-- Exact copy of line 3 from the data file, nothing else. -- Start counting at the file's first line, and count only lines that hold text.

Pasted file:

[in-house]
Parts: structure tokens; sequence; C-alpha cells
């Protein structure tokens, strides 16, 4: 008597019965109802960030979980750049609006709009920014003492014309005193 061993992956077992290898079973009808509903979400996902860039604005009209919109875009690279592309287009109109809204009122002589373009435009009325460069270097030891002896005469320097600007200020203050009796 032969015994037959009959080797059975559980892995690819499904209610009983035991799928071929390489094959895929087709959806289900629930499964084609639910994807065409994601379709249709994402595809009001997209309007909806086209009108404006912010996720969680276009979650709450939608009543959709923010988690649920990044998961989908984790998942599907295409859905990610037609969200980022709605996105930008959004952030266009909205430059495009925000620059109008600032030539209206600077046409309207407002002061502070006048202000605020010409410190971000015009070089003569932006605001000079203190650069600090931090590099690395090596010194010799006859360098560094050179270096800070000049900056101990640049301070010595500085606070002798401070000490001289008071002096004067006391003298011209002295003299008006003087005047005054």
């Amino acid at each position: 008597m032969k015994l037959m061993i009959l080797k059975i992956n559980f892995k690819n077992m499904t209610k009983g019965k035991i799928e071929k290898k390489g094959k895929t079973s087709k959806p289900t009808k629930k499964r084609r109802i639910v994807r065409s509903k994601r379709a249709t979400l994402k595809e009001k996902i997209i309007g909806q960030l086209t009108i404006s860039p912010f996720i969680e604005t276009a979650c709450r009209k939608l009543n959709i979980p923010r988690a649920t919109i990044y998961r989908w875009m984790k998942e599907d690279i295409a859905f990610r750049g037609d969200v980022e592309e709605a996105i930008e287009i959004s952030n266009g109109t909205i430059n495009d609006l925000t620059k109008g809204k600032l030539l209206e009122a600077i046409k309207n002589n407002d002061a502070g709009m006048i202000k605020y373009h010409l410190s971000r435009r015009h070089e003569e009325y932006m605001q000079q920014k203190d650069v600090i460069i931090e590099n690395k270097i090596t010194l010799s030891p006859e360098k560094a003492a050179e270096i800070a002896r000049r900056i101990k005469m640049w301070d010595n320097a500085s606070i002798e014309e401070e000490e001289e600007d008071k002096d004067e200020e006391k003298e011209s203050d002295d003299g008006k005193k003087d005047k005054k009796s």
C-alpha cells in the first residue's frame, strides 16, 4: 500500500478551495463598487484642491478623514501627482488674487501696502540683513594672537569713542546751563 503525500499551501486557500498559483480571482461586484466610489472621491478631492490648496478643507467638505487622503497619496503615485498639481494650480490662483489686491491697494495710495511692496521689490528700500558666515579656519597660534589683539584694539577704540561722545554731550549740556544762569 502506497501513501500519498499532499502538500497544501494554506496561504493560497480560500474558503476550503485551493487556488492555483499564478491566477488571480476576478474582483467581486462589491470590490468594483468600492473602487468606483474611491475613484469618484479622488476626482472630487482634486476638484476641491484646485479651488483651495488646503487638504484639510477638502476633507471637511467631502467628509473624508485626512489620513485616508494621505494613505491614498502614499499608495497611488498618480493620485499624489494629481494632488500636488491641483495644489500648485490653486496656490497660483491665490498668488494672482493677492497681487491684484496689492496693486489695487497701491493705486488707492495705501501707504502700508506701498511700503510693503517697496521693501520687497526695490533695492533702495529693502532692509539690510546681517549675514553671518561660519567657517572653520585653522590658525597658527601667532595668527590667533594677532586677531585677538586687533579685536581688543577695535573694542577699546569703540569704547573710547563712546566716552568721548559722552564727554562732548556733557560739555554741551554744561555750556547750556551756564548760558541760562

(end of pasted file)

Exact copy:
């Protein structure tokens, strides 16, 4: 008597019965109802960030979980750049609006709009920014003492014309005193 061993992956077992290898079973009808509903979400996902860039604005009209919109875009690279592309287009109109809204009122002589373009435009009325460069270097030891002896005469320097600007200020203050009796 032969015994037959009959080797059975559980892995690819499904209610009983035991799928071929390489094959895929087709959806289900629930499964084609639910994807065409994601379709249709994402595809009001997209309007909806086209009108404006912010996720969680276009979650709450939608009543959709923010988690649920990044998961989908984790998942599907295409859905990610037609969200980022709605996105930008959004952030266009909205430059495009925000620059109008600032030539209206600077046409309207407002002061502070006048202000605020010409410190971000015009070089003569932006605001000079203190650069600090931090590099690395090596010194010799006859360098560094050179270096800070000049900056101990640049301070010595500085606070002798401070000490001289008071002096004067006391003298011209002295003299008006003087005047005054």